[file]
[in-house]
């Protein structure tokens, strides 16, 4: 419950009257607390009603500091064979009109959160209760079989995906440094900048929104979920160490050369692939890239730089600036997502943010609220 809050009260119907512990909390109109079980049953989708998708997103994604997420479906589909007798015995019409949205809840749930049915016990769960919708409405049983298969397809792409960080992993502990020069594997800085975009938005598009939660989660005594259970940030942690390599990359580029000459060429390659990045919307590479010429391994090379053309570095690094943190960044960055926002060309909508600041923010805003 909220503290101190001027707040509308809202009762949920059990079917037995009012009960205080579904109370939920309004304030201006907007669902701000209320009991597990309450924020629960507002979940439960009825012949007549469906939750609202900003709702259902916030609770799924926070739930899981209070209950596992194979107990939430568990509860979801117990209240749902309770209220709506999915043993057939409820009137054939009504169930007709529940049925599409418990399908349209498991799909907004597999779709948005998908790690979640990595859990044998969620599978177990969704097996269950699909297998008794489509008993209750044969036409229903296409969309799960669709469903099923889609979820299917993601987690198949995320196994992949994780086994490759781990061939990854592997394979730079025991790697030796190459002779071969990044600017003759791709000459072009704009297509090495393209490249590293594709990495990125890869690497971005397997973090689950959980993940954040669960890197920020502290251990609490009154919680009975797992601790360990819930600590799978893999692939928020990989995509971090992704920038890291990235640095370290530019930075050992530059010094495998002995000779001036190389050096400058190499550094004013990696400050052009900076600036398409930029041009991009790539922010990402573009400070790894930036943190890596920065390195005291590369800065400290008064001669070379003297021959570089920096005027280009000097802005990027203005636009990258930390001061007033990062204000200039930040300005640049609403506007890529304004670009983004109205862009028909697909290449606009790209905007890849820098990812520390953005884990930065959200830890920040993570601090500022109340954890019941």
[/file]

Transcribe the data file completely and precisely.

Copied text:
[in-house]
């Protein structure tokens, strides 16, 4: 419950009257607390009603500091064979009109959160209760079989995906440094900048929104979920160490050369692939890239730089600036997502943010609220 809050009260119907512990909390109109079980049953989708998708997103994604997420479906589909007798015995019409949205809840749930049915016990769960919708409405049983298969397809792409960080992993502990020069594997800085975009938005598009939660989660005594259970940030942690390599990359580029000459060429390659990045919307590479010429391994090379053309570095690094943190960044960055926002060309909508600041923010805003 909220503290101190001027707040509308809202009762949920059990079917037995009012009960205080579904109370939920309004304030201006907007669902701000209320009991597990309450924020629960507002979940439960009825012949007549469906939750609202900003709702259902916030609770799924926070739930899981209070209950596992194979107990939430568990509860979801117990209240749902309770209220709506999915043993057939409820009137054939009504169930007709529940049925599409418990399908349209498991799909907004597999779709948005998908790690979640990595859990044998969620599978177990969704097996269950699909297998008794489509008993209750044969036409229903296409969309799960669709469903099923889609979820299917993601987690198949995320196994992949994780086994490759781990061939990854592997394979730079025991790697030796190459002779071969990044600017003759791709000459072009704009297509090495393209490249590293594709990495990125890869690497971005397997973090689950959980993940954040669960890197920020502290251990609490009154919680009975797992601790360990819930600590799978893999692939928020990989995509971090992704920038890291990235640095370290530019930075050992530059010094495998002995000779001036190389050096400058190499550094004013990696400050052009900076600036398409930029041009991009790539922010990402573009400070790894930036943190890596920065390195005291590369800065400290008064001669070379003297021959570089920096005027280009000097802005990027203005636009990258930390001061007033990062204000200039930040300005640049609403506007890529304004670009983004109205862009028909697909290449606009790209905007890849820098990812520390953005884990930065959200830890920040993570601090500022109340954890019941």